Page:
EXAMPLES

The invention is illustrated in the following Examples.

EXAMPLE 1

A thermosetting side A component-side B component urethane polymer was prepared. A high temperature superconductor powder was prepared and incorporated into the formula. The polymer side A component was prepared as follows:

______________________________________Diphenylmethane diisocyanate (Mondur CD)                   371    gramsCastor oil (Caschem)    100    gramsCarbon black dispersion (Black 4848, Ferro)                   2.3    grams______________________________________

These materials were mixed in a quartz vessel, heated to 65° C. and degassed at a pressure of 5 millimeters of mercury. After cooling to room temperature, 180 ccs of this quasi-prepolymer was packaged into one side of a dual cartridge having side-by-side chambers.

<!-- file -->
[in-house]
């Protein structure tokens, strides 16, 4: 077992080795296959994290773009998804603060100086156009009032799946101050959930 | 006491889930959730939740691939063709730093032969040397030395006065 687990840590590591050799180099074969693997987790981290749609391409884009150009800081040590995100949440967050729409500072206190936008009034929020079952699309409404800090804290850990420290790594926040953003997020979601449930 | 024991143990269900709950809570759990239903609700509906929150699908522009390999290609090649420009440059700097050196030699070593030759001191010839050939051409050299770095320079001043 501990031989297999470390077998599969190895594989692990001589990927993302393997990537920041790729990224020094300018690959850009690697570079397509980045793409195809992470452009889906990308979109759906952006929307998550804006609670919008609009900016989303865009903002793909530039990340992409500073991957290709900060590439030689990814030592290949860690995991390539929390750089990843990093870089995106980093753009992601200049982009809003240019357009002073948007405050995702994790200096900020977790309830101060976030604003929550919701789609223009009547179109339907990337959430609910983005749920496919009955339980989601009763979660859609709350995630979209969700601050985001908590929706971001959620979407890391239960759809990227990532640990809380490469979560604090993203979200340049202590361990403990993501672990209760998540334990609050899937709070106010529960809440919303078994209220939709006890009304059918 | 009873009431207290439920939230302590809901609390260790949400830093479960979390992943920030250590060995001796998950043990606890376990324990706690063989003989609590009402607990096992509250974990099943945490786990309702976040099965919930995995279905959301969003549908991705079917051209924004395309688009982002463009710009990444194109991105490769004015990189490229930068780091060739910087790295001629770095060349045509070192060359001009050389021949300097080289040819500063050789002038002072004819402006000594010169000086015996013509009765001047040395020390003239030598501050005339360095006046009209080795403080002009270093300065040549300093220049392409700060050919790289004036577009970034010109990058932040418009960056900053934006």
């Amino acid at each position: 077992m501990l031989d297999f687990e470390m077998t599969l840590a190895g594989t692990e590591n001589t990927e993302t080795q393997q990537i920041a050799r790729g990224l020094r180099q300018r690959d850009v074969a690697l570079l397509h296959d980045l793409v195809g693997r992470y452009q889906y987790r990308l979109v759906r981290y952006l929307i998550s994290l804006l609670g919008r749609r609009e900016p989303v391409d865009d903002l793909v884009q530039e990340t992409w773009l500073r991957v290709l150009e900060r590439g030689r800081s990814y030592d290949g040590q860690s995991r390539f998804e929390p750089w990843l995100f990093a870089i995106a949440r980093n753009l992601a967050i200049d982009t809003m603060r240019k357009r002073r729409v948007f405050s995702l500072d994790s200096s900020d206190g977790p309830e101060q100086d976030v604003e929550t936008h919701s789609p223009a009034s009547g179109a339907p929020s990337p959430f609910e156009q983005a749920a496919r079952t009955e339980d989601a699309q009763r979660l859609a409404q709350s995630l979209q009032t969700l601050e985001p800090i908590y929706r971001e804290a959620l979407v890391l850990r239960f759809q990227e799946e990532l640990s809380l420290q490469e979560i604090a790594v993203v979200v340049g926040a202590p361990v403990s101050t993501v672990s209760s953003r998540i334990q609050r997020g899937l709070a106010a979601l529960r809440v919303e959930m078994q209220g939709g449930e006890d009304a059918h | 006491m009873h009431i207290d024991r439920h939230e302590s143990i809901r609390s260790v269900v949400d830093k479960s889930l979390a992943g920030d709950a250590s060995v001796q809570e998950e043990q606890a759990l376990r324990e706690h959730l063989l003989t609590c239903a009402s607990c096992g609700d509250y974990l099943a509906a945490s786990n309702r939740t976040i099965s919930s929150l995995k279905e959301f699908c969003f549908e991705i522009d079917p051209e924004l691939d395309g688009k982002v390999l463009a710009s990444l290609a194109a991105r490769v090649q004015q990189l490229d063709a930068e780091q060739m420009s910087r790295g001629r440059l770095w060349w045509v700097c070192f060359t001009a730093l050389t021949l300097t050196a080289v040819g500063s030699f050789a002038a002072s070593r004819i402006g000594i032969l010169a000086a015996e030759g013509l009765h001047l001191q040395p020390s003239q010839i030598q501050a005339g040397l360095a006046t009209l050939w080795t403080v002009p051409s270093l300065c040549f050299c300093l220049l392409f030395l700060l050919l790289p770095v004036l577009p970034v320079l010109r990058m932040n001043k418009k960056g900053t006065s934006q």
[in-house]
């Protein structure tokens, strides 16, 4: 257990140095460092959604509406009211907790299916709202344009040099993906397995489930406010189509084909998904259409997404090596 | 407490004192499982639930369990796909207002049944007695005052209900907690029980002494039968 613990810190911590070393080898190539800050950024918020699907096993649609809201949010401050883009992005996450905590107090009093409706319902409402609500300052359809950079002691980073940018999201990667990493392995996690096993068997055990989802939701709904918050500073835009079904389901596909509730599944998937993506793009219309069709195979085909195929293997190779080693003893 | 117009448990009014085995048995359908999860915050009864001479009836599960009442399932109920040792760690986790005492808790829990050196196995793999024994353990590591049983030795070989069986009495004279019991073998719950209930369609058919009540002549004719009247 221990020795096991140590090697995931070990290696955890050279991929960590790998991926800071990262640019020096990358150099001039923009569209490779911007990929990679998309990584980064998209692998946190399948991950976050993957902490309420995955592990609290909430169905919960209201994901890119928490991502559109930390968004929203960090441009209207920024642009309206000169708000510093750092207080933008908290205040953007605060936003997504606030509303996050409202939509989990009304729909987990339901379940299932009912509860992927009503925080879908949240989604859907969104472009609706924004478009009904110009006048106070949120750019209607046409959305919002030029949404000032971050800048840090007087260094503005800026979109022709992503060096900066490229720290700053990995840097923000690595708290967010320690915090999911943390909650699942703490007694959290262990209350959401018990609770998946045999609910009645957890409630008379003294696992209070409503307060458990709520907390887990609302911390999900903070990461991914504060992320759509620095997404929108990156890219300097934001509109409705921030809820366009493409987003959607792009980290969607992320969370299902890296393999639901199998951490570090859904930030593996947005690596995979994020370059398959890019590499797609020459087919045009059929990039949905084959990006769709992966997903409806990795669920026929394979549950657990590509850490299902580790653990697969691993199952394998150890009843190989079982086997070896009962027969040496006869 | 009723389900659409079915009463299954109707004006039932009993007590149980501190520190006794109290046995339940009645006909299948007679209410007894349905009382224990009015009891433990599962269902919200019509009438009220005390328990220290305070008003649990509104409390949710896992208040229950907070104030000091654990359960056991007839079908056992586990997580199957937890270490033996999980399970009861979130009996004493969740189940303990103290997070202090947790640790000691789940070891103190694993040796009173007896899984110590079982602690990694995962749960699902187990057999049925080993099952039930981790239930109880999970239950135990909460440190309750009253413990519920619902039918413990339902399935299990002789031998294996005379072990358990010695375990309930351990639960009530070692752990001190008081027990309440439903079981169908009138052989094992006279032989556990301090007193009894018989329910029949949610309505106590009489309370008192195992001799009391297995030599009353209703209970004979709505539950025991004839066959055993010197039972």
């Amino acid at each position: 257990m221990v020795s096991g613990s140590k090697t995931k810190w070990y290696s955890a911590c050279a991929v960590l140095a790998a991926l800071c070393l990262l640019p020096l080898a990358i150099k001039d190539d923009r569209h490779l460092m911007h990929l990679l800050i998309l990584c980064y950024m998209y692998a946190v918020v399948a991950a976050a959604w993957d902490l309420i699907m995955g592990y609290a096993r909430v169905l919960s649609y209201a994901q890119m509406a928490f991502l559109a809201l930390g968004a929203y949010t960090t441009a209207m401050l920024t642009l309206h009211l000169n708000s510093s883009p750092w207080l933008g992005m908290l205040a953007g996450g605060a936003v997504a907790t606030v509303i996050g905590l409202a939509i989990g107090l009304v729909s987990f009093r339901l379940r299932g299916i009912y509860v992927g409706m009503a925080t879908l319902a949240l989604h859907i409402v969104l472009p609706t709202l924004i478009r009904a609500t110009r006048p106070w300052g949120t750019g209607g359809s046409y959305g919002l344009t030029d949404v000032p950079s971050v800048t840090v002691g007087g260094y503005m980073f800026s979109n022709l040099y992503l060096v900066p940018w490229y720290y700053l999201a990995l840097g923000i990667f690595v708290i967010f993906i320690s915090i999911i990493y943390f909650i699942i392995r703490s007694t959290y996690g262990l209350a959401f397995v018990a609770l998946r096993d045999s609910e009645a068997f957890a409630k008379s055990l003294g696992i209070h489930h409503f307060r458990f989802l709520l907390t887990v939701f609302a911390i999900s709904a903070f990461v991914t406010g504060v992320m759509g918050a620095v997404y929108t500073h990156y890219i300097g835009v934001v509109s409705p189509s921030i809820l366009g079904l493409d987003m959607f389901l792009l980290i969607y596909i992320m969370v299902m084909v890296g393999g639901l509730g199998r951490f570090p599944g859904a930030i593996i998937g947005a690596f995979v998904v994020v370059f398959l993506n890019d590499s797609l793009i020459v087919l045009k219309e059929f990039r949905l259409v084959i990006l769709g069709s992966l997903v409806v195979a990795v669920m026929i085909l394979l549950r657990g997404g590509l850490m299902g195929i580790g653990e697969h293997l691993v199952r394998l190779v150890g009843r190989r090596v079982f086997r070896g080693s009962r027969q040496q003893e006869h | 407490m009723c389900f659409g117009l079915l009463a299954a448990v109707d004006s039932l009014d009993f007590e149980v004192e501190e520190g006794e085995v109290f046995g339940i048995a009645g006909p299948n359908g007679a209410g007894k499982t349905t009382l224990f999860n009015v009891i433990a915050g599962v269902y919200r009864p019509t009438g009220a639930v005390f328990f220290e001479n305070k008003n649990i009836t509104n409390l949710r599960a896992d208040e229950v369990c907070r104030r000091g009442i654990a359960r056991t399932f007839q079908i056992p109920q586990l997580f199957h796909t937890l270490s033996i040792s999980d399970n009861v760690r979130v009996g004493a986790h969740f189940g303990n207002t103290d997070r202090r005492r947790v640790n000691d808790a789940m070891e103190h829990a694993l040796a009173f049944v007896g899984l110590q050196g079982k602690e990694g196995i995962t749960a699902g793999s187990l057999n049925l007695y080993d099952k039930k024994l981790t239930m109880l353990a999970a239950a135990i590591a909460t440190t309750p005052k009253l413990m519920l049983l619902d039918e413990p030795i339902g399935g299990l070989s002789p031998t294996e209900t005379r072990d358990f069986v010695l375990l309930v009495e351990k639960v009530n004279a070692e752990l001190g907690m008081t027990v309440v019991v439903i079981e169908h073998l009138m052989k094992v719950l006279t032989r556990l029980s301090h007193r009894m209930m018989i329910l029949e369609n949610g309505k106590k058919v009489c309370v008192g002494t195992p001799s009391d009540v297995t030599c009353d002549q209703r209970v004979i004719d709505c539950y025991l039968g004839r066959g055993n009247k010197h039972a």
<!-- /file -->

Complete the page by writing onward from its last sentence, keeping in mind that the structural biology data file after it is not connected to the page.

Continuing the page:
The component-side B was prepared as follows:

______________________________________6000 MW polyether polyol triol                   172    grams(Multranol 3901)150 MW polyether polyol triol                   217    grams(Multranol 4012)Ethylenediamine tetrapropoxylate                   34     grams(Quadrol)m-Xylene diamine        8      gramsBismuth naphthenate (Coscat 83)                   0.2    grams______________________________________

These ingredients were weighed and mixed in a one quart container and heated to 110 C. The pressure was reduced to 5 millimeters of mercury to facilitate dewatering and degassing. This component was cooled to room temperature and 180 ccs. were packaged into the other side of the dual cartridge.